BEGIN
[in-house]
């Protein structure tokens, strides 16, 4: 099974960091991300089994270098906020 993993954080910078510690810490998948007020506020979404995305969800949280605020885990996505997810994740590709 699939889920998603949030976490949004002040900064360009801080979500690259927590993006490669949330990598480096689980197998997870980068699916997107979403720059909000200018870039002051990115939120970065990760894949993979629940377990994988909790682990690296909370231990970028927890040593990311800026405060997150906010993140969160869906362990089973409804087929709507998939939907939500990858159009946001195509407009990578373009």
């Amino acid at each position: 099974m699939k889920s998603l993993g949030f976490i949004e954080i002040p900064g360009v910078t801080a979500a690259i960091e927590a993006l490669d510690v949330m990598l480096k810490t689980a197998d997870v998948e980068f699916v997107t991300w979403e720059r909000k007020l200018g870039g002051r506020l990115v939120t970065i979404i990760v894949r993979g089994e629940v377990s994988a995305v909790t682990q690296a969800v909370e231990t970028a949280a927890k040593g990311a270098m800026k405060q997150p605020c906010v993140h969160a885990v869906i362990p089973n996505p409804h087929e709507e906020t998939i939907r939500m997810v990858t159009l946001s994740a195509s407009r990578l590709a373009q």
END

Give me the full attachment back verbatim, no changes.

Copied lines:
[in-house]
């Protein structure tokens, strides 16, 4: 099974960091991300089994270098906020 993993954080910078510690810490998948007020506020979404995305969800949280605020885990996505997810994740590709 699939889920998603949030976490949004002040900064360009801080979500690259927590993006490669949330990598480096689980197998997870980068699916997107979403720059909000200018870039002051990115939120970065990760894949993979629940377990994988909790682990690296909370231990970028927890040593990311800026405060997150906010993140969160869906362990089973409804087929709507998939939907939500990858159009946001195509407009990578373009």
């Amino acid at each position: 099974m699939k889920s998603l993993g949030f976490i949004e954080i002040p900064g360009v910078t801080a979500a690259i960091e927590a993006l490669d510690v949330m990598l480096k810490t689980a197998d997870v998948e980068f699916v997107t991300w979403e720059r909000k007020l200018g870039g002051r506020l990115v939120t970065i979404i990760v894949r993979g089994e629940v377990s994988a995305v909790t682990q690296a969800v909370e231990t970028a949280a927890k040593g990311a270098m800026k405060q997150p605020c906010v993140h969160a885990v869906i362990p089973n996505p409804h087929e709507e906020t998939i939907r939500m997810v990858t159009l946001s994740a195509s407009r990578l590709a373009q």